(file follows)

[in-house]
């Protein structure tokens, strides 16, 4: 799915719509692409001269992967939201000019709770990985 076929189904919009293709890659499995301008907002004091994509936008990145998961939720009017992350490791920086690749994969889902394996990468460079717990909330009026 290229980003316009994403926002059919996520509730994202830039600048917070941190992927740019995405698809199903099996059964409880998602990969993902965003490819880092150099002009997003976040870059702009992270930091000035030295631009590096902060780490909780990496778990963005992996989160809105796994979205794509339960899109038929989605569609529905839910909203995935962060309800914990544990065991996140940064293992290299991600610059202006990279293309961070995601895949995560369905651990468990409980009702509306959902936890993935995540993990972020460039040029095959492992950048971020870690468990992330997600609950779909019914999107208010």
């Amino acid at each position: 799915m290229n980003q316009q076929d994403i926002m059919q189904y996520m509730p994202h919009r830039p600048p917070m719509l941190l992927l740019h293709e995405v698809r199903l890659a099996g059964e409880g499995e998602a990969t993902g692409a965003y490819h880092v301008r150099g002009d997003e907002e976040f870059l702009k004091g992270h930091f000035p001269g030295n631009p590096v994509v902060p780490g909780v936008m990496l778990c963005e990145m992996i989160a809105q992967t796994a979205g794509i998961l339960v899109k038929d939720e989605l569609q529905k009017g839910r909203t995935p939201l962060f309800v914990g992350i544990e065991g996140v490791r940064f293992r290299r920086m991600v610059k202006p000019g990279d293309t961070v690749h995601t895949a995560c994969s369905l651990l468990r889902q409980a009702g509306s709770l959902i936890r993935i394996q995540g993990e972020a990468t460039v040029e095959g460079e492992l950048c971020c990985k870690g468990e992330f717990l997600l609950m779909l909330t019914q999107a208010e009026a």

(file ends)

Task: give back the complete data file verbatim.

[in-house]
């Protein structure tokens, strides 16, 4: 799915719509692409001269992967939201000019709770990985 076929189904919009293709890659499995301008907002004091994509936008990145998961939720009017992350490791920086690749994969889902394996990468460079717990909330009026 290229980003316009994403926002059919996520509730994202830039600048917070941190992927740019995405698809199903099996059964409880998602990969993902965003490819880092150099002009997003976040870059702009992270930091000035030295631009590096902060780490909780990496778990963005992996989160809105796994979205794509339960899109038929989605569609529905839910909203995935962060309800914990544990065991996140940064293992290299991600610059202006990279293309961070995601895949995560369905651990468990409980009702509306959902936890993935995540993990972020460039040029095959492992950048971020870690468990992330997600609950779909019914999107208010």
């Amino acid at each position: 799915m290229n980003q316009q076929d994403i926002m059919q189904y996520m509730p994202h919009r830039p600048p917070m719509l941190l992927l740019h293709e995405v698809r199903l890659a099996g059964e409880g499995e998602a990969t993902g692409a965003y490819h880092v301008r150099g002009d997003e907002e976040f870059l702009k004091g992270h930091f000035p001269g030295n631009p590096v994509v902060p780490g909780v936008m990496l778990c963005e990145m992996i989160a809105q992967t796994a979205g794509i998961l339960v899109k038929d939720e989605l569609q529905k009017g839910r909203t995935p939201l962060f309800v914990g992350i544990e065991g996140v490791r940064f293992r290299r920086m991600v610059k202006p000019g990279d293309t961070v690749h995601t895949a995560c994969s369905l651990l468990r889902q409980a009702g509306s709770l959902i936890r993935i394996q995540g993990e972020a990468t460039v040029e095959g460079e492992l950048c971020c990985k870690g468990e992330f717990l997600l609950m779909l909330t019914q999107a208010e009026a």